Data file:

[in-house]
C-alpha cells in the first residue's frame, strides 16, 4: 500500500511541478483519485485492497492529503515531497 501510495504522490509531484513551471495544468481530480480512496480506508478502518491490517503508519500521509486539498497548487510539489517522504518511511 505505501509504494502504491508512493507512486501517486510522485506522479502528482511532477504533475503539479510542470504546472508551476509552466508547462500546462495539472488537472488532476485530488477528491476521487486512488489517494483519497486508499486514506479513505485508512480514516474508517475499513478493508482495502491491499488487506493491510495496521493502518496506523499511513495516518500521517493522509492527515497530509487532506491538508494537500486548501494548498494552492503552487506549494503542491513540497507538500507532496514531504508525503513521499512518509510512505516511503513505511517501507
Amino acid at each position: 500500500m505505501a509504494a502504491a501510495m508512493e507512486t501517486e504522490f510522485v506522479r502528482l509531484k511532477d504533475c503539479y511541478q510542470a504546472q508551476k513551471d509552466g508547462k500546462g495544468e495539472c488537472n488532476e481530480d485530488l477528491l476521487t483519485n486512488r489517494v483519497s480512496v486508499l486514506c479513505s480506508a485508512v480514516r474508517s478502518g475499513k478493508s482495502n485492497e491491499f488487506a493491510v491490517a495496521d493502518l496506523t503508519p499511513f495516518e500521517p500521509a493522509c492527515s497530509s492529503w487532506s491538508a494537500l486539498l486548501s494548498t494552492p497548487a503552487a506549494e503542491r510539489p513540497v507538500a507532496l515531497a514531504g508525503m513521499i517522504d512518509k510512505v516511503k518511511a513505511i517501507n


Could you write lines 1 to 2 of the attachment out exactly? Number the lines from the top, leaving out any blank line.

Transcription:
[in-house]
C-alpha cells in the first residue's frame, strides 16, 4: 500500500511541478483519485485492497492529503515531497 501510495504522490509531484513551471495544468481530480480512496480506508478502518491490517503508519500521509486539498497548487510539489517522504518511511 505505501509504494502504491508512493507512486501517486510522485506522479502528482511532477504533475503539479510542470504546472508551476509552466508547462500546462495539472488537472488532476485530488477528491476521487486512488489517494483519497486508499486514506479513505485508512480514516474508517475499513478493508482495502491491499488487506493491510495496521493502518496506523499511513495516518500521517493522509492527515497530509487532506491538508494537500486548501494548498494552492503552487506549494503542491513540497507538500507532496514531504508525503513521499512518509510512505516511503513505511517501507